Submissions to the draft Heritage List and Municipal Heritage Inventory are summarised at Attachment A, including general officer comment and comments from the City’s contracted professional Heritage Advisor. Additional discussion is provided in the ‘Officer Comment’ section of this report.

 

Responses that were received generally reflected the following matters:

*                 Submission of further information for existing sites;

*                 Nomination of new sites;

*                 Objection to the listing of an existing site.

 

The Council resolution of 27 February 2013 included the consideration of submissions by the Heritage Advisory Committee, however this has not been undertaken as this committee has not been active since 2012 and is not currently formed by the Council.

 

In accordance with Clause 37 (5) of the Scheme, the owner and occupier of all sites included in the Heritage List will be notified in writing of the adoption of that site on the Heritage List.

 

OFFICER COMMENT

 

Submissions

 

Submissions have been categorised according to their intent and will be generally addressed as follows:

 

MHI

 

Submissions with further information for existing entries in the MHI were publicly encouraged, and the detail of these submissions will be further assessed and the Municipal Heritage Inventory updated accordingly. As a live and non-statutory document, corrections to existing listings within the MHI will be undertaken by officers and Council resolution in this regard is not required.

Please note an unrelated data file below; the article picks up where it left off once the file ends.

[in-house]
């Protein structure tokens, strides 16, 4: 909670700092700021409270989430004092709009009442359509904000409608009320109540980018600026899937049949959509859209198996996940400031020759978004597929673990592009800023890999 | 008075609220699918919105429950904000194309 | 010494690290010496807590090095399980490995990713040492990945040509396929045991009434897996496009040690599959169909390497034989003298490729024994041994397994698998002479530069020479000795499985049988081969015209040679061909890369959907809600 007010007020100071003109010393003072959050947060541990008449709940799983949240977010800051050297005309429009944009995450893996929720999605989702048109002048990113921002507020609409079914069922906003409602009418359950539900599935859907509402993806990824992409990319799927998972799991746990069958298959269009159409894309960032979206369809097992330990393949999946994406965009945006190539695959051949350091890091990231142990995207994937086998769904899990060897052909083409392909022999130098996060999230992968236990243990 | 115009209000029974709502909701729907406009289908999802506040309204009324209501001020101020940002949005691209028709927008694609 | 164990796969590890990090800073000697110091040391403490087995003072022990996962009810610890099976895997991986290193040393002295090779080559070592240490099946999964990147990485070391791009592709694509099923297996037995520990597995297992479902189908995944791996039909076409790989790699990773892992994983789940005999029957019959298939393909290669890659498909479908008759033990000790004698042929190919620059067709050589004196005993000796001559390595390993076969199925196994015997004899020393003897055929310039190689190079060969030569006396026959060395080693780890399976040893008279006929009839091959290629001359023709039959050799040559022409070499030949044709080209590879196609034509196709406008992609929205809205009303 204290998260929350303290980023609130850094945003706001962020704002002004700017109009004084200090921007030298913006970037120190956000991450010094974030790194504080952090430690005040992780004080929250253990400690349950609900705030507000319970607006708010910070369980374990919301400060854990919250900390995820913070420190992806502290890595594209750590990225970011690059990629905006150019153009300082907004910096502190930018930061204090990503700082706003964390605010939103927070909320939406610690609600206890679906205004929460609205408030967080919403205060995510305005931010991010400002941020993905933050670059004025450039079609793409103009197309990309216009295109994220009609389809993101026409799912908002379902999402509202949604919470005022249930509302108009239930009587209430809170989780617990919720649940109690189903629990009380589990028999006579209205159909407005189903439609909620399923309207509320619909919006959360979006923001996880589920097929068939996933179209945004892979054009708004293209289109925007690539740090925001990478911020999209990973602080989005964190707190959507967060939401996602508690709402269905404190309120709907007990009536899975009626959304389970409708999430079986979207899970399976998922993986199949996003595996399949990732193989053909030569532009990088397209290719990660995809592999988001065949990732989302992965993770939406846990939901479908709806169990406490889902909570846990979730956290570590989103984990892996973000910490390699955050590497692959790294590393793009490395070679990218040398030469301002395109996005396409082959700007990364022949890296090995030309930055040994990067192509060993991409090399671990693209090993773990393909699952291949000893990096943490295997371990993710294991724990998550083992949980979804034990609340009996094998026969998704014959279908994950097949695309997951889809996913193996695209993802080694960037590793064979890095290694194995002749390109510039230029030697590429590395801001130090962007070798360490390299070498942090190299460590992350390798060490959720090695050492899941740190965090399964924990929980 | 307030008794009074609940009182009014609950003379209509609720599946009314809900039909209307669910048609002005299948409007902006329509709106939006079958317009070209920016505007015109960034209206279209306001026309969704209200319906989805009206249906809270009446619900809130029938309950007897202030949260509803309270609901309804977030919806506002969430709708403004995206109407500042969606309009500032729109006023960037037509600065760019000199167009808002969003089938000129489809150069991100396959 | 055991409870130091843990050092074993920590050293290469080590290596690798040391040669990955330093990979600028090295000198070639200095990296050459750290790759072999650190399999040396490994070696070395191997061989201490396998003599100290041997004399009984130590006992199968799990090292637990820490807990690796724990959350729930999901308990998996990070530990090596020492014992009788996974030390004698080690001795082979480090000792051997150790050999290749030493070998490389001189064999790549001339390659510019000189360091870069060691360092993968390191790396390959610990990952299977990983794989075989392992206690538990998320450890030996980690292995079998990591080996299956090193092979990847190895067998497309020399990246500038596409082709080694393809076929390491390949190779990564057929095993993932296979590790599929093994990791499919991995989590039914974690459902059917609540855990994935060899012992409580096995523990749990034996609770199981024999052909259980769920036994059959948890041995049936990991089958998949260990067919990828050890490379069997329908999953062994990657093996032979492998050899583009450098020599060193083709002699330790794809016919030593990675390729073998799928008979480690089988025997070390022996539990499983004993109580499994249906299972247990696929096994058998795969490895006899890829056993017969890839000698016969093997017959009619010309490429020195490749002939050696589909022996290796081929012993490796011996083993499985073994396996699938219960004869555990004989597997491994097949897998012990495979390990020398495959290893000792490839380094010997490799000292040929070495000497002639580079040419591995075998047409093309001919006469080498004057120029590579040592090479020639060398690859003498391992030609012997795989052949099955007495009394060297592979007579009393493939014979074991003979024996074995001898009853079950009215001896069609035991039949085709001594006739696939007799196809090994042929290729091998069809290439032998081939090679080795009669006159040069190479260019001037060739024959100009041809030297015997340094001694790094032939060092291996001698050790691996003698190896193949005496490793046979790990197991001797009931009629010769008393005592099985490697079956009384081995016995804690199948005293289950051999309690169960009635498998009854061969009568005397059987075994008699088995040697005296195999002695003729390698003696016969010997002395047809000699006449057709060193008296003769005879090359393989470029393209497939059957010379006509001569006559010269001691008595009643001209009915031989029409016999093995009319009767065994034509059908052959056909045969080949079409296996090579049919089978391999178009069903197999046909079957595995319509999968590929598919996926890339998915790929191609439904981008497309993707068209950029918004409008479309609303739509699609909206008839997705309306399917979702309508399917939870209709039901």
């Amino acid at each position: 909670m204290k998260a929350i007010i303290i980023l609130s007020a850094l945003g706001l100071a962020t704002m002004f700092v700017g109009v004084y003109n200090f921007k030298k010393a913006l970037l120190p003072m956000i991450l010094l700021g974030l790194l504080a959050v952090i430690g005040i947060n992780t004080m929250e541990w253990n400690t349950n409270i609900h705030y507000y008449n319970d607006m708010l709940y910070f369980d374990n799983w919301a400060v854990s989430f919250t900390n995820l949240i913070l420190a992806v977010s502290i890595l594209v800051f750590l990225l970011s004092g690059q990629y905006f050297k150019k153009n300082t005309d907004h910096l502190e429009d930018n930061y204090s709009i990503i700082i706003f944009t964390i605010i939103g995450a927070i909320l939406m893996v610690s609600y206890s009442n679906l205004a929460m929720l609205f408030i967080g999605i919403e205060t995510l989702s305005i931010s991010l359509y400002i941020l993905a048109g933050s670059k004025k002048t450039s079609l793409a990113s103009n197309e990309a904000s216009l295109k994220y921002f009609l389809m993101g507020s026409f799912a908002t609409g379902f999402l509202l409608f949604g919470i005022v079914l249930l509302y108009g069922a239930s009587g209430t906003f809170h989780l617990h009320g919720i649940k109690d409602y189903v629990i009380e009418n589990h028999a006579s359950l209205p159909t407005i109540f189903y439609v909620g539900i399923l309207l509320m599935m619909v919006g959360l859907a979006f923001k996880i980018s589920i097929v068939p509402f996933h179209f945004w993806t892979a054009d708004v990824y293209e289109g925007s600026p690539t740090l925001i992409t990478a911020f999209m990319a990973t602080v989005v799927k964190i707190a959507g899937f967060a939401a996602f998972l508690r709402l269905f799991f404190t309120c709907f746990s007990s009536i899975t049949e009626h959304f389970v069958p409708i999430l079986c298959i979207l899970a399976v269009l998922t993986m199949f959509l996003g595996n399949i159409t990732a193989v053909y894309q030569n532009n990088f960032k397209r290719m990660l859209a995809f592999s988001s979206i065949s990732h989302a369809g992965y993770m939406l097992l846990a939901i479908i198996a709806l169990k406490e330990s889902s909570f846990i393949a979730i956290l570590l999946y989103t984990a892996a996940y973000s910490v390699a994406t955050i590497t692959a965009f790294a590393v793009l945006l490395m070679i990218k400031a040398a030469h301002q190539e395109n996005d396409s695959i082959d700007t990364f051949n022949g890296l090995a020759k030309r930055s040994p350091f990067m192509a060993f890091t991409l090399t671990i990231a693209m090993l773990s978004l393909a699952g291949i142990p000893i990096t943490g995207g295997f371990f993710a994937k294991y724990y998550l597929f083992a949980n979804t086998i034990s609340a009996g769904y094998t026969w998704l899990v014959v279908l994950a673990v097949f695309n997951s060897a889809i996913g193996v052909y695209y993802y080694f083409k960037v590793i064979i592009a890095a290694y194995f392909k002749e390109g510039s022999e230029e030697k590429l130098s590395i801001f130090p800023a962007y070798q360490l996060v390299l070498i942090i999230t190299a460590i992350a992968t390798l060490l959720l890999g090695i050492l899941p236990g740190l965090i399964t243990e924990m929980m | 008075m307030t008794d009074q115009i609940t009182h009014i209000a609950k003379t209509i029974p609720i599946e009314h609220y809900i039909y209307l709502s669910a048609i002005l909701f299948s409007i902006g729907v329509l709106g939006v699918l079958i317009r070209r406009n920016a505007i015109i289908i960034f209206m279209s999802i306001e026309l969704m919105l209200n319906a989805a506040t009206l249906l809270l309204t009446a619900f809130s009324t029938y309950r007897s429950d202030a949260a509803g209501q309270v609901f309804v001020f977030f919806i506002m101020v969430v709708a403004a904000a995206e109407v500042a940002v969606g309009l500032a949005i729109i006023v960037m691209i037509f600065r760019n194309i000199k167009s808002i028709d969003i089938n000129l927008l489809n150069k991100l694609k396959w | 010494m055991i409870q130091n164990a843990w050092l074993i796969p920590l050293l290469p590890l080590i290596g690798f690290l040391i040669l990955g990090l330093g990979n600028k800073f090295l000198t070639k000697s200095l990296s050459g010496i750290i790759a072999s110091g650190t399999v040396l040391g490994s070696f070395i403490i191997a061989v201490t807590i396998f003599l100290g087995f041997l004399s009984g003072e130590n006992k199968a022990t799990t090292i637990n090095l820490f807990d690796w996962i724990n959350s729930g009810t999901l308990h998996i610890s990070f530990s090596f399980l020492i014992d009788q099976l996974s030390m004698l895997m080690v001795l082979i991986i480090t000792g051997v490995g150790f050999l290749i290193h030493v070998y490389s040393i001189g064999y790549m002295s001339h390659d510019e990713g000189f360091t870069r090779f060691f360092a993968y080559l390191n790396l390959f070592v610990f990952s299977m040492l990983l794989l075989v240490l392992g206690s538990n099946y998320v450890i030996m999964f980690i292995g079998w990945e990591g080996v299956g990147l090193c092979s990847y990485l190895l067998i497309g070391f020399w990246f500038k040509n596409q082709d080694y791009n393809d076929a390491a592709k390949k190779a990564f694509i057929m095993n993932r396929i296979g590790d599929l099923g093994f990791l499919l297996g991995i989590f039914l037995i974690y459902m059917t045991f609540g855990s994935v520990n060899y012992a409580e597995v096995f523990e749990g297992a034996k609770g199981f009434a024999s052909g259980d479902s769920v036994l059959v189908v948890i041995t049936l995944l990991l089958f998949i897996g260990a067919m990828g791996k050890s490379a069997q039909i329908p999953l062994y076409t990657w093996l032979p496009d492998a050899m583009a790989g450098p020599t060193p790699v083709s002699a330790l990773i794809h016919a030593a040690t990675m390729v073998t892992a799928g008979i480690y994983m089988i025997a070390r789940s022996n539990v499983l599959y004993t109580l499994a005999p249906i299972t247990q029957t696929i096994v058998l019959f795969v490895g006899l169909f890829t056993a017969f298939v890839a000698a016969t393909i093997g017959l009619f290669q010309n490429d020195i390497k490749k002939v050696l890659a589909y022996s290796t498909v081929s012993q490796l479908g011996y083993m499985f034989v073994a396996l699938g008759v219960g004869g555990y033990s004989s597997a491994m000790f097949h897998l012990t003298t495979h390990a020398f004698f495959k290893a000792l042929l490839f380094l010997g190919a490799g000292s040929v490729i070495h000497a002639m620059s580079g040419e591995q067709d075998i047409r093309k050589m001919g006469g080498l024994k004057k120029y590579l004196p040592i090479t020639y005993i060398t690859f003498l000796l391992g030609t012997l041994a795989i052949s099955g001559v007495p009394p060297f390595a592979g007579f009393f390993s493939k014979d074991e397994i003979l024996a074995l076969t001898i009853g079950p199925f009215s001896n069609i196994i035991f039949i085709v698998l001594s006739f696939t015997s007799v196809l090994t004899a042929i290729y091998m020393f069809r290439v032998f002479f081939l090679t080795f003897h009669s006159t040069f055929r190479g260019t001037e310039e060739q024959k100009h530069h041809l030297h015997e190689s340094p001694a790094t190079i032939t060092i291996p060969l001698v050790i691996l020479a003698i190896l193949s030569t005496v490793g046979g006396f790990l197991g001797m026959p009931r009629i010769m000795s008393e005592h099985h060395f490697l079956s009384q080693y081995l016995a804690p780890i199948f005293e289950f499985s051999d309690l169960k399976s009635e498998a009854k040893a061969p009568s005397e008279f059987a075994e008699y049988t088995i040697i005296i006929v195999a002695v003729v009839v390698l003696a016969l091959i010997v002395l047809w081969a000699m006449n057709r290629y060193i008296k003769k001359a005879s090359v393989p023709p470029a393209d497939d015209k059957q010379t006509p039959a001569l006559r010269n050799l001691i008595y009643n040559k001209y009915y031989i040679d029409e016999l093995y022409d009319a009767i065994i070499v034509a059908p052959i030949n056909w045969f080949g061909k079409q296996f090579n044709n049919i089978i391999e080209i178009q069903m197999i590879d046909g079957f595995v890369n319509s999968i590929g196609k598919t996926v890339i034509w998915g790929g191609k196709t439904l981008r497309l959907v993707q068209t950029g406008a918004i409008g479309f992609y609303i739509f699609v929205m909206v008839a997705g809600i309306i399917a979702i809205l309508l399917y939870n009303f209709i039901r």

Nominations

 

Enquiries and submissions nominating new sites occur on an irregular basis and have been recorded for reference as part of a future review process. A number of submissions nominating new sites, including by the landowners themselves, have been received as part of this most recent advertising process also. Officers will assess and report to the Council regarding potential inclusions on the MHI and Heritage List later in the 2014/15 year alongside other matters.

 

Heritage List (Object/ Support)

 

Submissions received which raise support or object to the listing of a particular property are presented to the Council for consideration in adopting the Heritage List, as summarised in Attachment A. Advice provided by the City’s Heritage Advisor in relation to submissions received is also included in this Attachment.